International Baccalaureate Diploma Programme (Years 11 & 12)

A globally recognized qualification

In the years since its founding, the Diploma Programme* has be­come a leading, in­ternationally recognized qualification for university entrance. It is now a hallmark of academic exellence worldwide.

Students who satisfy its demands have demonstrated strong commitment to learning, both in terms of the mastery of sub­ject content and in the development of wide-ranging skills. They are also encouraged to ap­preciate the universal value of human diversity and its legitimate boundaries, while at the same time understanding the common humanity that we all share.


While each component of the Diploma Programme has specif­ic aims and assessment objec­tives, the distinctive aims of the programme as a whole are to:

  • provide an inter- nationally accepted quali­fication for entry into higher education
  • promote international understanding
  • educate the whole person, emphasizing intellectual, personal, emotional and social growth
  • develop inquiry and thinking skills, and the capacity to reflect upon and to evaluate actions critically.

The German International School Sydney offers a fully bilingual IB Diploma Programme. A number of subjects are offered in either German or English, enabling students to put together a programme that fully reflects their interests and language skills and which provides the ideal basis for their future international studies.


The curriculum

The curriculum model arranges the six academic areas around the core requirements. Central to its philosophy is the IB Learner Profile, which is communicated through approaches to teaching and learning.

Over the course of the two-year programme, students:

  • study six subjects chosen from the six subject groups
  • complete an extended essay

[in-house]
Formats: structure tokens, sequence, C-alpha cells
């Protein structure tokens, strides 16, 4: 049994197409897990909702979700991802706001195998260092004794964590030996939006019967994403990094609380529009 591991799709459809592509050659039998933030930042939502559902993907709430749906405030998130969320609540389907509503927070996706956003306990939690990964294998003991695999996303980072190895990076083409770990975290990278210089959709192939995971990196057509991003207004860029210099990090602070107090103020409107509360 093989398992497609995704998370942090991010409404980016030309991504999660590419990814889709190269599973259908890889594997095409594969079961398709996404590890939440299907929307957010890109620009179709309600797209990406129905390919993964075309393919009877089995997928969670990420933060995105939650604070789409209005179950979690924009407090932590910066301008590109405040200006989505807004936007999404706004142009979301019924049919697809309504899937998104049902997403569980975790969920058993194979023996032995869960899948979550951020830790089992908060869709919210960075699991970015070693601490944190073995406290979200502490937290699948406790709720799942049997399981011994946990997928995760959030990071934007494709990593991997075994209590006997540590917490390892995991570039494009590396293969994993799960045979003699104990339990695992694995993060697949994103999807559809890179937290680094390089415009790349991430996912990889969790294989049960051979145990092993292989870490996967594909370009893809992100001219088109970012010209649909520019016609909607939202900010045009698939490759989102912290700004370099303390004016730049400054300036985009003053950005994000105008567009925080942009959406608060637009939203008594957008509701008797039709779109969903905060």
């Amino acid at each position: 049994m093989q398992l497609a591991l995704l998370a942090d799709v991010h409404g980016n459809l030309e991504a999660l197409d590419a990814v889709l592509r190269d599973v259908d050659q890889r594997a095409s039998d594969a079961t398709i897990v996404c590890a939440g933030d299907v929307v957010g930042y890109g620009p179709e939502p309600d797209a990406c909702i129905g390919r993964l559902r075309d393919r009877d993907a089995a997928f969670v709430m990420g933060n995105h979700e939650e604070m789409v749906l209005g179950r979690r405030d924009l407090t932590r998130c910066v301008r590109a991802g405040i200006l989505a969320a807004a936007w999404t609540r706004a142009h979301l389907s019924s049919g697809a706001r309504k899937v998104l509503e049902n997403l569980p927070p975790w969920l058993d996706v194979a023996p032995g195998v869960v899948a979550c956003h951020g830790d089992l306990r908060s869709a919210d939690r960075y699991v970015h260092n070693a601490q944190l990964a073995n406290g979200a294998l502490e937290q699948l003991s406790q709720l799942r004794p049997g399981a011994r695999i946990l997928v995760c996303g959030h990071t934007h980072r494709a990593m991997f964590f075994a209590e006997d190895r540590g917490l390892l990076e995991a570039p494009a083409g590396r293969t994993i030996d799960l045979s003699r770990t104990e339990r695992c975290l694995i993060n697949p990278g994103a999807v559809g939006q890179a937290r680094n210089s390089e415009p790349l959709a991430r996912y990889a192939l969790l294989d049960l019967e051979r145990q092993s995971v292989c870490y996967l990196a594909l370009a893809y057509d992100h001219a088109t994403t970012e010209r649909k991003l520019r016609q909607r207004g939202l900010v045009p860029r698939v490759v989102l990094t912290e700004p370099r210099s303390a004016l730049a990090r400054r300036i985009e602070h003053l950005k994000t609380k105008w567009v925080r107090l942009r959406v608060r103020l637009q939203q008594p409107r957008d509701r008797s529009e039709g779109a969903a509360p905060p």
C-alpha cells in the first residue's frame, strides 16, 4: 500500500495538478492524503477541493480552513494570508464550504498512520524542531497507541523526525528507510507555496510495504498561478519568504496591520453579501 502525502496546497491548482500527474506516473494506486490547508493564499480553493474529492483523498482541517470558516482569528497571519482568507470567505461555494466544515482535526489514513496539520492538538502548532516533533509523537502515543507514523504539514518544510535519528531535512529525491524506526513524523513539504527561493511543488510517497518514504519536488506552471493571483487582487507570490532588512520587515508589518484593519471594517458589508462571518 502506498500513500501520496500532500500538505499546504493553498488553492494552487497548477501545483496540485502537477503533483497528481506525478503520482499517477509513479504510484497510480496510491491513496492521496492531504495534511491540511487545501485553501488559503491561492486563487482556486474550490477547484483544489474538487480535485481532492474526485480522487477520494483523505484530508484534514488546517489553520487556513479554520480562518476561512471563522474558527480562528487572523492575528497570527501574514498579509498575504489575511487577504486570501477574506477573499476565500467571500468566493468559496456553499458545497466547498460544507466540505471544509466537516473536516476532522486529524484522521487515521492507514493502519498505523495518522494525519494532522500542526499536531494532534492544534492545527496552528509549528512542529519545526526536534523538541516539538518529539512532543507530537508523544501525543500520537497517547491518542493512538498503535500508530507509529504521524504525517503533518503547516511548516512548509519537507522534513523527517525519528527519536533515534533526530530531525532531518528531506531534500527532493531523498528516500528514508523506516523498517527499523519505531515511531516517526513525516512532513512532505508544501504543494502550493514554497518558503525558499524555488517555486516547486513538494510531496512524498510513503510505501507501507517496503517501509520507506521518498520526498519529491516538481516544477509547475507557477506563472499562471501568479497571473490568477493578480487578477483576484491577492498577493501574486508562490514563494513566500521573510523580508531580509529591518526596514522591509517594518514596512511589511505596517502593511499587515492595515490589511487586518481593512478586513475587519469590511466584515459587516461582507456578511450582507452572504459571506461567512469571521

• follow a theory of knowledge course (TOK)
  • participate in creativity, action, service (CAS).                  Read more.

Communication with parents 

In addition to school-wide parent-teacher conferences, the class tutor and parent representative hold a meeting for parents once every quarter which covers issues such as academic progress, field trips, etc. and addresses any concerns that may be raised. Parents are also issued with a weekly assessment plan to facilitate planning.


Discipline and student management

The school-wide expectations regarding behaviour, dress code, and anti-bullying procedures also apply to the IB. As students mature, they are expected to take more and more control over their own learning. To this effect, they are provided with an independent study space, the IB Study Centre, where they have access to IT facilities. Students are expected to use this resource as required during the different phases of the programme. However, IB students who fail to develop the maturity to take charge of their own learning and who fall behind on deadlines etc. may have their open campus privileges withdrawn and be issued with a detailed study timetable. For more details please see the IBDP Student Handbook.



Classes take place in 45 minute periods from Monday to Friday, 8.45am – 4.00pm although students may have free periods at some point during the day due to their subject choices.



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